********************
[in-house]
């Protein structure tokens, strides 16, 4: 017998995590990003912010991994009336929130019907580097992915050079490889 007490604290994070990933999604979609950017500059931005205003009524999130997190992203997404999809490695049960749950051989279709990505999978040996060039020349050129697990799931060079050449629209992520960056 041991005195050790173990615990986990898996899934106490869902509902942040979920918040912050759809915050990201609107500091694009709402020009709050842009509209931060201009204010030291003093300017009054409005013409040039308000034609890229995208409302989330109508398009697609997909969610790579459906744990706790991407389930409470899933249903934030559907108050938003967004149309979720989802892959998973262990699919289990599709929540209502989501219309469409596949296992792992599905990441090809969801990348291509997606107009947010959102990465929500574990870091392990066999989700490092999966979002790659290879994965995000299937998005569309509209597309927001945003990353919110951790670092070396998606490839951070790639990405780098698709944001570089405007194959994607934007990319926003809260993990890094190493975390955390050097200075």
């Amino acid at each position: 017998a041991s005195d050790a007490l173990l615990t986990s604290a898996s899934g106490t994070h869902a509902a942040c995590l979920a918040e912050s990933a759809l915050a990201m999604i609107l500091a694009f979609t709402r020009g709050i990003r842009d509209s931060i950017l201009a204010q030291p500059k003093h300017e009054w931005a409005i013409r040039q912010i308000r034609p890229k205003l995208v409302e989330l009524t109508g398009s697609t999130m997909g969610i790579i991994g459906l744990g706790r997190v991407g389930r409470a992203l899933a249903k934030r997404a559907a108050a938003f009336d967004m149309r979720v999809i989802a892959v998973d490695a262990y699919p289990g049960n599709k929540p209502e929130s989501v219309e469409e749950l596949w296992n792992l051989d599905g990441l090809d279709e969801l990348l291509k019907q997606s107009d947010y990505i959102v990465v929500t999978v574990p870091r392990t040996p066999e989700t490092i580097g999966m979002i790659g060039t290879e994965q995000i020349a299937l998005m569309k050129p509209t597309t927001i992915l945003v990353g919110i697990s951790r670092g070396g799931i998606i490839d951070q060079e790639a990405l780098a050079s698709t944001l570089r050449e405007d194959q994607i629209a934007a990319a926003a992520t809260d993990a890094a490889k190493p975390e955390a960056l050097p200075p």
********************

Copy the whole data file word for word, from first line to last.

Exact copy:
[in-house]
């Protein structure tokens, strides 16, 4: 017998995590990003912010991994009336929130019907580097992915050079490889 007490604290994070990933999604979609950017500059931005205003009524999130997190992203997404999809490695049960749950051989279709990505999978040996060039020349050129697990799931060079050449629209992520960056 041991005195050790173990615990986990898996899934106490869902509902942040979920918040912050759809915050990201609107500091694009709402020009709050842009509209931060201009204010030291003093300017009054409005013409040039308000034609890229995208409302989330109508398009697609997909969610790579459906744990706790991407389930409470899933249903934030559907108050938003967004149309979720989802892959998973262990699919289990599709929540209502989501219309469409596949296992792992599905990441090809969801990348291509997606107009947010959102990465929500574990870091392990066999989700490092999966979002790659290879994965995000299937998005569309509209597309927001945003990353919110951790670092070396998606490839951070790639990405780098698709944001570089405007194959994607934007990319926003809260993990890094190493975390955390050097200075």
């Amino acid at each position: 017998a041991s005195d050790a007490l173990l615990t986990s604290a898996s899934g106490t994070h869902a509902a942040c995590l979920a918040e912050s990933a759809l915050a990201m999604i609107l500091a694009f979609t709402r020009g709050i990003r842009d509209s931060i950017l201009a204010q030291p500059k003093h300017e009054w931005a409005i013409r040039q912010i308000r034609p890229k205003l995208v409302e989330l009524t109508g398009s697609t999130m997909g969610i790579i991994g459906l744990g706790r997190v991407g389930r409470a992203l899933a249903k934030r997404a559907a108050a938003f009336d967004m149309r979720v999809i989802a892959v998973d490695a262990y699919p289990g049960n599709k929540p209502e929130s989501v219309e469409e749950l596949w296992n792992l051989d599905g990441l090809d279709e969801l990348l291509k019907q997606s107009d947010y990505i959102v990465v929500t999978v574990p870091r392990t040996p066999e989700t490092i580097g999966m979002i790659g060039t290879e994965q995000i020349a299937l998005m569309k050129p509209t597309t927001i992915l945003v990353g919110i697990s951790r670092g070396g799931i998606i490839d951070q060079e790639a990405l780098a050079s698709t944001l570089r050449e405007d194959q994607i629209a934007a990319a926003a992520t809260d993990a890094a490889k190493p975390e955390a960056l050097p200075p």